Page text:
literal meaning "with those things having been changed which need to be changed" or more simply "the necessary changes having been made". The term is used when comparing two situations with a multiplicity of common variables set at the same value, in which the value of only one variable is allowed to differ—"all other things being equal"—thereby making comparison easier. It carries the connotation that the reader should pay attention to the corresponding differences between the current statement and a previous one, although they are analogous
. This term is used frequently in economics
and in law
, to parameterize a statement with a new term, or note the application of an implied, mutually understood set of changes. The phrase is also used in the study of counter-factuals, wherein the requisite change in the factual basis of the past is made and the resulting causalities are followed.
- A local chapter of a national organization may adopt a rule that the national organization's procedure for something will apply, mutatis mutandis, to the local chapter. Thus, even though the chief officer of the national organization may be called the "president", and the chief officer of the local chapter may be called the "chairman", instances of "president" would be changed to "chairman" when applying the national procedure. This is commonly done by subordinate units (such as localities or chapters) to avoid duplication of text in local ordinances or rules that is sufficiently covered by state or national laws or rules.
- "His cat" and "His dog" should be changed to "Her cat" and "Her dog", mutatis mutandis for pony, sheep and cow. [I.e. "His pony" becomes "Her pony", and so on.]
- What we said about oil goes mutatis mutandis for natural gas.
- The two parties finally signed the contract mutatis mutandis.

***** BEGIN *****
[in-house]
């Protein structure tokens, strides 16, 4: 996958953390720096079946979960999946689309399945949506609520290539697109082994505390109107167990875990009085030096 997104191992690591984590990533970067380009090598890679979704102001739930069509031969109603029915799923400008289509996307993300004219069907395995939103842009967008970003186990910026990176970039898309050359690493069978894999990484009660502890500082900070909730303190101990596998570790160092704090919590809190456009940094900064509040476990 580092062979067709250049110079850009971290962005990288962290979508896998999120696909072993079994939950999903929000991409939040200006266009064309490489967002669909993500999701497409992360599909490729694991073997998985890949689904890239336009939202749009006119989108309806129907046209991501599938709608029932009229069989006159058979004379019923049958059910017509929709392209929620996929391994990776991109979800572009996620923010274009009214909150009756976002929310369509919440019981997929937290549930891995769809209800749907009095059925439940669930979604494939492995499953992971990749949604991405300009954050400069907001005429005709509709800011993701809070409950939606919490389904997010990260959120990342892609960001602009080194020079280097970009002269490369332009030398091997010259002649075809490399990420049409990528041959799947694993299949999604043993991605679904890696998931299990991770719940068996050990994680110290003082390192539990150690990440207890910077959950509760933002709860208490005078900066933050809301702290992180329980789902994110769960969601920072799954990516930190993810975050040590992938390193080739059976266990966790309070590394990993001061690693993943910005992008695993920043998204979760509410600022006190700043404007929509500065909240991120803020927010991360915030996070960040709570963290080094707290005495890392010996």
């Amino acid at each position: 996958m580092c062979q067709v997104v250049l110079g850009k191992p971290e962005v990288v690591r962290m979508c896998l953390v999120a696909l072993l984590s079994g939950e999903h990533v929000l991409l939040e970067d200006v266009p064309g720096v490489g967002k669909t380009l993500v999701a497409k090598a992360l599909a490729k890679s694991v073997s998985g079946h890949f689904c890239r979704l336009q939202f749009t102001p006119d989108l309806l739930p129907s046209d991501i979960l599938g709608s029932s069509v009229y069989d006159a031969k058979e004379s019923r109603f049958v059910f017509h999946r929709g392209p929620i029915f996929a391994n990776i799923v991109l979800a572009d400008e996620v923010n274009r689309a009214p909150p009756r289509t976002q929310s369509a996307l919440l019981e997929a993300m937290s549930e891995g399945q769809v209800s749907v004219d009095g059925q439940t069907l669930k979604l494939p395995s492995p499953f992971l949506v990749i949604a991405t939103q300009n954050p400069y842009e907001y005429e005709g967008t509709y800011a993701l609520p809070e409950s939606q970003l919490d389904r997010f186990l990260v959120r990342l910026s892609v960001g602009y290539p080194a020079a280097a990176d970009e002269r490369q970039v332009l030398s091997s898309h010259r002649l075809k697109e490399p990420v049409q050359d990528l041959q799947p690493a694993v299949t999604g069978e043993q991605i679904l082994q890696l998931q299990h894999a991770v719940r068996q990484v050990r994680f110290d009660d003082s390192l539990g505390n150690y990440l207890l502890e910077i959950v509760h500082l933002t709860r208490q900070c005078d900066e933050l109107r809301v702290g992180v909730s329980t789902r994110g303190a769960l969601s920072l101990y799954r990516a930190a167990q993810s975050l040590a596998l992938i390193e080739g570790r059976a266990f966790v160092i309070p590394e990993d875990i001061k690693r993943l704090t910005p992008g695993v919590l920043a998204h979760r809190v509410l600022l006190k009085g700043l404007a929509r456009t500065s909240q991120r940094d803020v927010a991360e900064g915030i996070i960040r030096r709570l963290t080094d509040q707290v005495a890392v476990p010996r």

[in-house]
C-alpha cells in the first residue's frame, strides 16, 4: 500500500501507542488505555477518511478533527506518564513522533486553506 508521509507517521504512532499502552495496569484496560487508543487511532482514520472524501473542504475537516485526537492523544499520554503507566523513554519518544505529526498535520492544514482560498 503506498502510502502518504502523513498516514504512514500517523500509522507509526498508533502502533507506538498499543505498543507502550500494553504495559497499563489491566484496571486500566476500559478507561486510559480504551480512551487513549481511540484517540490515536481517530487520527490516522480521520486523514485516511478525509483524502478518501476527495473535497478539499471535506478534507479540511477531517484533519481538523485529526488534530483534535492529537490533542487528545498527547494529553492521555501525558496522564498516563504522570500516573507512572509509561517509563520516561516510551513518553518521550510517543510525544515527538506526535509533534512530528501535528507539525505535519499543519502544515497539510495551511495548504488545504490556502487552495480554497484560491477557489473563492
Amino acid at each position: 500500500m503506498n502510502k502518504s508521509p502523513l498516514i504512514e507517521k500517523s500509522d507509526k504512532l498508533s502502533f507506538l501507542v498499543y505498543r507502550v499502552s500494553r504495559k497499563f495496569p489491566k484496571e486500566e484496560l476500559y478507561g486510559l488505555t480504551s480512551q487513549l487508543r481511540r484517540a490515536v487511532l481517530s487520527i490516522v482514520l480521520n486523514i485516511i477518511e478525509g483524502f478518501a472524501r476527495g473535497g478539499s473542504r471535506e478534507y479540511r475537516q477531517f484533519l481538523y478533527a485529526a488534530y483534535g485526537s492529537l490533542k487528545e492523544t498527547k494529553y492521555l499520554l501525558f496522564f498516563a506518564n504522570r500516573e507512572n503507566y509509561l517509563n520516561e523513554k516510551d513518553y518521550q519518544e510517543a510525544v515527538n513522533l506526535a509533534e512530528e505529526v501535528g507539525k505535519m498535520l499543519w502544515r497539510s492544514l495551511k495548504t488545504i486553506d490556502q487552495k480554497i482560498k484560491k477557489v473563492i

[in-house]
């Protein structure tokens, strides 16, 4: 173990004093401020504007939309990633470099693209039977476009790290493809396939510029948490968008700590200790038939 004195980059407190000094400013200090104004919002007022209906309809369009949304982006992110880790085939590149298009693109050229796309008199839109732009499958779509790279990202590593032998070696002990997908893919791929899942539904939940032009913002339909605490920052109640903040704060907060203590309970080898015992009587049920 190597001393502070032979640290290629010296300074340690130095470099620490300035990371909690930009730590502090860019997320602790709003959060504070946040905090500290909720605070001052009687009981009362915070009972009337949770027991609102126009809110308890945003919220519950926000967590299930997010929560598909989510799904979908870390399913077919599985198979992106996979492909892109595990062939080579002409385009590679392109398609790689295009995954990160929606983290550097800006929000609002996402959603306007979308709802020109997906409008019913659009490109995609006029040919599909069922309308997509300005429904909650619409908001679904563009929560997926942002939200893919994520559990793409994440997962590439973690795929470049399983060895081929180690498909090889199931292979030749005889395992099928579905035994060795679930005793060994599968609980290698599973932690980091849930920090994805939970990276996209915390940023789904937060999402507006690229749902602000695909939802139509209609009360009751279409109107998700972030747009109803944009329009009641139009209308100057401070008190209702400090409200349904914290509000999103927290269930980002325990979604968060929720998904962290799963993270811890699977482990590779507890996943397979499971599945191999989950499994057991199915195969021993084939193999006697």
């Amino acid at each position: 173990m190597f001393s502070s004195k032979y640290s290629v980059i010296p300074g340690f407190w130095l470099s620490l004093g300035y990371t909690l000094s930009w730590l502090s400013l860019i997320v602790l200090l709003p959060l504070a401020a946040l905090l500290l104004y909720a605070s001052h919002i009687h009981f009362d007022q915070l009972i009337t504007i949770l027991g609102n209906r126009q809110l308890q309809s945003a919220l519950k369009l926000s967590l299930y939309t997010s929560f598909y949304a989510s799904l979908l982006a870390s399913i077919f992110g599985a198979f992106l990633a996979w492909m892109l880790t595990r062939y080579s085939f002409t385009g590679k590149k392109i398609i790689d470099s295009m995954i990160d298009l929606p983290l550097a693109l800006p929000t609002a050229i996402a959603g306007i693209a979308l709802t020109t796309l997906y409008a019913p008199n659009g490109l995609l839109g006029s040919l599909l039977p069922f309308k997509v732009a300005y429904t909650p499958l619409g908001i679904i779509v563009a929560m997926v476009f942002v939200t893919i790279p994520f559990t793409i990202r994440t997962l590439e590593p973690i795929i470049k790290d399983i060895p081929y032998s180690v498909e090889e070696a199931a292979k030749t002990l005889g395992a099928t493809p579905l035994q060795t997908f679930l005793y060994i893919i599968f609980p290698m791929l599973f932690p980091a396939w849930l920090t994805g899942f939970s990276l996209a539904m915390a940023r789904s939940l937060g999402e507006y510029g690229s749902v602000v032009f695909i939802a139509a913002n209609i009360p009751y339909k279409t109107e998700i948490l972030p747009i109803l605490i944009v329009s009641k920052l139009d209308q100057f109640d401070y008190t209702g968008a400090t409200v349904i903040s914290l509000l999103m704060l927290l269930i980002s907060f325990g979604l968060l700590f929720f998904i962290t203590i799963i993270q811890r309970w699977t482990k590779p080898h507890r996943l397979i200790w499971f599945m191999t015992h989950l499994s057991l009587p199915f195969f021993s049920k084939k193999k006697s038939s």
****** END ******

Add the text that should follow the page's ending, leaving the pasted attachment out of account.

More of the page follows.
- 1982 Convention in Jamaica (The law of the sea), ARTICLE 111: Section 2. The right of hot pursuit shall apply 'mutatis mutandis' to violations in the exclusive economic zone or on the continental shelf, including safety zones around continental shelf installations, of the laws and regulations of the coastal State applicable in accordance with this Convention to the exclusive economic zone or the continental shelf, including such safety zones.
- Mutatis mutandis a corpse decomposes much faster in air than in water.
Both "mutatis" and "mutandis" come from the Latin verb "muto" (principal parts: muto, mutare, mutavi, mutatus), meaning "to change." "Mutatīs" is the ablative plural neuter perfect passive participle in its adjectival function ("having been changed"), and "mutandīs" is the ablative plural neuter gerundive used as a substantive (the neuter plural functions as "the things" and the gerundive supplies the idea of necessity in the translation—"which need to be changed"). The phrase is an ablative absolute construction, which is reflected by the "with" translation.
"We can in fact only define a weed, mutatis mutandis, in terms of the well-known definition of dirt—as matter out of place. What we call a weed is in fact merely a plant growing where we do not want it."—E.J. Salisbury, The Living Garden, 1935